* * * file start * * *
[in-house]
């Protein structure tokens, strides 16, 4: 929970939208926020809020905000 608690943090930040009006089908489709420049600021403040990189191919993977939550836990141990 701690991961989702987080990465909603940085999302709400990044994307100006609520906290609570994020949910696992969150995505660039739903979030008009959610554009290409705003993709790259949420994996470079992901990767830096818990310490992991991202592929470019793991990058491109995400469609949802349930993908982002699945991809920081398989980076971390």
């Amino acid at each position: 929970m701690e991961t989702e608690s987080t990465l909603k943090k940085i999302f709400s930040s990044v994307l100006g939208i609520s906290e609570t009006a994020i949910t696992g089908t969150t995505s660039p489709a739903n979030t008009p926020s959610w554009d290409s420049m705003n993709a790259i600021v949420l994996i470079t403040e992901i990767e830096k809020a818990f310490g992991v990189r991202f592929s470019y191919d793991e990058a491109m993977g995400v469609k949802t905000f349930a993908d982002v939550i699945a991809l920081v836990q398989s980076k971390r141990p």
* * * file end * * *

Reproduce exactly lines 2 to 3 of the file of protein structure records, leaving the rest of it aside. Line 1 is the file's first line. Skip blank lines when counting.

């Protein structure tokens, strides 16, 4: 929970939208926020809020905000 608690943090930040009006089908489709420049600021403040990189191919993977939550836990141990 701690991961989702987080990465909603940085999302709400990044994307100006609520906290609570994020949910696992969150995505660039739903979030008009959610554009290409705003993709790259949420994996470079992901990767830096818990310490992991991202592929470019793991990058491109995400469609949802349930993908982002699945991809920081398989980076971390």
């Amino acid at each position: 929970m701690e991961t989702e608690s987080t990465l909603k943090k940085i999302f709400s930040s990044v994307l100006g939208i609520s906290e609570t009006a994020i949910t696992g089908t969150t995505s660039p489709a739903n979030t008009p926020s959610w554009d290409s420049m705003n993709a790259i600021v949420l994996i470079t403040e992901i990767e830096k809020a818990f310490g992991v990189r991202f592929s470019y191919d793991e990058a491109m993977g995400v469609k949802t905000f349930a993908d982002v939550i699945a991809l920081v836990q398989s980076k971390r141990p």